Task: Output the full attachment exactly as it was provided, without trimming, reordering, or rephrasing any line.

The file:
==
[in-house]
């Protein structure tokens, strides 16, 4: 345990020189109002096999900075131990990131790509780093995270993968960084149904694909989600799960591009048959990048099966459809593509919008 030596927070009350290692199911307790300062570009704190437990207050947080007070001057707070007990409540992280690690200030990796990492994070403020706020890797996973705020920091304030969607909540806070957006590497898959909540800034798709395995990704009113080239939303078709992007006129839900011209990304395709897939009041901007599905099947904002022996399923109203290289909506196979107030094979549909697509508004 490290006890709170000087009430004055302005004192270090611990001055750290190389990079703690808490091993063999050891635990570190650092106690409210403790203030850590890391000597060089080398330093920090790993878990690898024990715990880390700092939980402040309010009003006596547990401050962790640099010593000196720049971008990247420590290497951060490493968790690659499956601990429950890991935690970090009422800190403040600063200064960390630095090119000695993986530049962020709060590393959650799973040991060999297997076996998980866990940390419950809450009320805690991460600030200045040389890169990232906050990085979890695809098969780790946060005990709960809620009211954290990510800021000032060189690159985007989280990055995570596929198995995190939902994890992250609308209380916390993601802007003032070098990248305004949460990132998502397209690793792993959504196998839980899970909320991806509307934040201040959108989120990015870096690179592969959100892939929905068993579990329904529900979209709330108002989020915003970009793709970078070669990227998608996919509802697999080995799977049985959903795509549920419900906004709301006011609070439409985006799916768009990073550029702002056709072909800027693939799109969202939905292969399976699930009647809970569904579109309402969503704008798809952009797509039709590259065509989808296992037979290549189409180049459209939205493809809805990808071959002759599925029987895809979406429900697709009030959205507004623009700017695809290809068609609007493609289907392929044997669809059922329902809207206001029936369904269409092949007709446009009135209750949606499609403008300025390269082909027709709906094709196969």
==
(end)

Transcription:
[in-house]
């Protein structure tokens, strides 16, 4: 345990020189109002096999900075131990990131790509780093995270993968960084149904694909989600799960591009048959990048099966459809593509919008 030596927070009350290692199911307790300062570009704190437990207050947080007070001057707070007990409540992280690690200030990796990492994070403020706020890797996973705020920091304030969607909540806070957006590497898959909540800034798709395995990704009113080239939303078709992007006129839900011209990304395709897939009041901007599905099947904002022996399923109203290289909506196979107030094979549909697509508004 490290006890709170000087009430004055302005004192270090611990001055750290190389990079703690808490091993063999050891635990570190650092106690409210403790203030850590890391000597060089080398330093920090790993878990690898024990715990880390700092939980402040309010009003006596547990401050962790640099010593000196720049971008990247420590290497951060490493968790690659499956601990429950890991935690970090009422800190403040600063200064960390630095090119000695993986530049962020709060590393959650799973040991060999297997076996998980866990940390419950809450009320805690991460600030200045040389890169990232906050990085979890695809098969780790946060005990709960809620009211954290990510800021000032060189690159985007989280990055995570596929198995995190939902994890992250609308209380916390993601802007003032070098990248305004949460990132998502397209690793792993959504196998839980899970909320991806509307934040201040959108989120990015870096690179592969959100892939929905068993579990329904529900979209709330108002989020915003970009793709970078070669990227998608996919509802697999080995799977049985959903795509549920419900906004709301006011609070439409985006799916768009990073550029702002056709072909800027693939799109969202939905292969399976699930009647809970569904579109309402969503704008798809952009797509039709590259065509989808296992037979290549189409180049459209939205493809809805990808071959002759599925029987895809979406429900697709009030959205507004623009700017695809290809068609609007493609289907392929044997669809059922329902809207206001029936369904269409092949007709446009009135209750949606499609403008300025390269082909027709709906094709196969």